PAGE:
Nigerian Broadcaster seeks UK’s partnership in creative industry

UK-based broadcaster and ardent promoter of Afrobeat in the diaspora, Olajide Adesope, has called on the United Kingdom government to collaborate with its Nigerian counterpart and multilateral organisations to provide support for both the established and up and coming creatives in Nigeria.

Adesope made the call  recently at the UK parliament when he met select members of the parliament on foreign affairs, alongside Afrobeats star, Patoranking to discuss the impact of Afrobeats on the Nigerian economy; the challenges, barriers and what the British government could do .

”One of the most significant challenges facing creatives working really hard in Nigeria is the paucity of funds,” he said. Hence advocating the need to provide funding support for them.

“We are looking at funding for a lot of the creatives in Nigeria that are creating music; we are looking at partners in international funding organisations that invest in the creative industry,” he said.

Adesope, whose passion has grown beyond the African soil, noted, “The lack of structure and protection for intellectual property is another huge barrier Afrobeats musicians in Nigerian currently face. Live performance has been a channel that has helped them make a living from their hard work, but a lot of hoops and red tapes have not allowed them to maximise the vibrant African diaspora community in the United Kingdom.

“If the UK government can also take the time to just look into the red tapes and hoops to make it a lot more accessible for a wide range of creatives from Nigeria, that would be very helpful,” he said.

He observed that information and education could help Afrobeats artists in the country know how to protect their intellectual property and make more money from their works.

“We need information and education as I mentioned earlier. I was part of the team that went to Nigeria with support from the UKTI to teach some of the Nigerian musicians how to maximise their income out of their creativity and also the partners and the international organisations they can register with to protect their rights worldwide.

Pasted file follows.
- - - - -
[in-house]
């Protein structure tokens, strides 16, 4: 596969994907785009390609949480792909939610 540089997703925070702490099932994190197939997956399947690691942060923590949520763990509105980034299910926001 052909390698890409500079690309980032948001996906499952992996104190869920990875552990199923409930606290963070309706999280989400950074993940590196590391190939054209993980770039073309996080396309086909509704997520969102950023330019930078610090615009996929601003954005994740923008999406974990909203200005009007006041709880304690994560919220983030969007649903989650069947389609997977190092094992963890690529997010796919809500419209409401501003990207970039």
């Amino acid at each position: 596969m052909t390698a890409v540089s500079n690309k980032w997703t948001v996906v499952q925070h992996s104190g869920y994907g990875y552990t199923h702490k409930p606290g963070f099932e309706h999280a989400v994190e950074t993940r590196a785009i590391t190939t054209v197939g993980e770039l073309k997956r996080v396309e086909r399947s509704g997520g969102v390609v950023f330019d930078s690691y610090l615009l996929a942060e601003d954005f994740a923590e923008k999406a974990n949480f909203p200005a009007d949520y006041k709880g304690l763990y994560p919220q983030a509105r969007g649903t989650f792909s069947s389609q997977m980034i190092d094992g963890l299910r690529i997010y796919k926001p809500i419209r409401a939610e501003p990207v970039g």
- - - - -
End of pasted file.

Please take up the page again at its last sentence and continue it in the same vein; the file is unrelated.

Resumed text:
“So, education and information would also be very important with that. I mentioned earlier that the live industry is a massive part of promoting music around the world. The Nigerian creatives have been successful in getting out on social media and promoting their music digitally, but we know, to sustain and grow bigger, artistes have to come into countries like the United Kingdom where there is a vibrant African diaspora community to come and perform to them live.”

He continued: “It would be helpful for the Foreign Office in the UK to engage the Foreign Office in Nigeria. The time you’ve taken out to speak to us about Afrobeats, music and all, is hugely appreciated and we’d appreciate it even more if you could engage the Foreign Office in Nigeria to take their time out and look at this genre that’s now become a revelation around the world.”

Reacting, singer Patoranking said, “We’d want the government to come in with information and learning, create policies, invest in arts. If the UK government could create funding for other issues in Nigeria, I think it would be very nice if they could create funding for arts which is one of the biggest exports now.”





Guardian/Hauwa Abu

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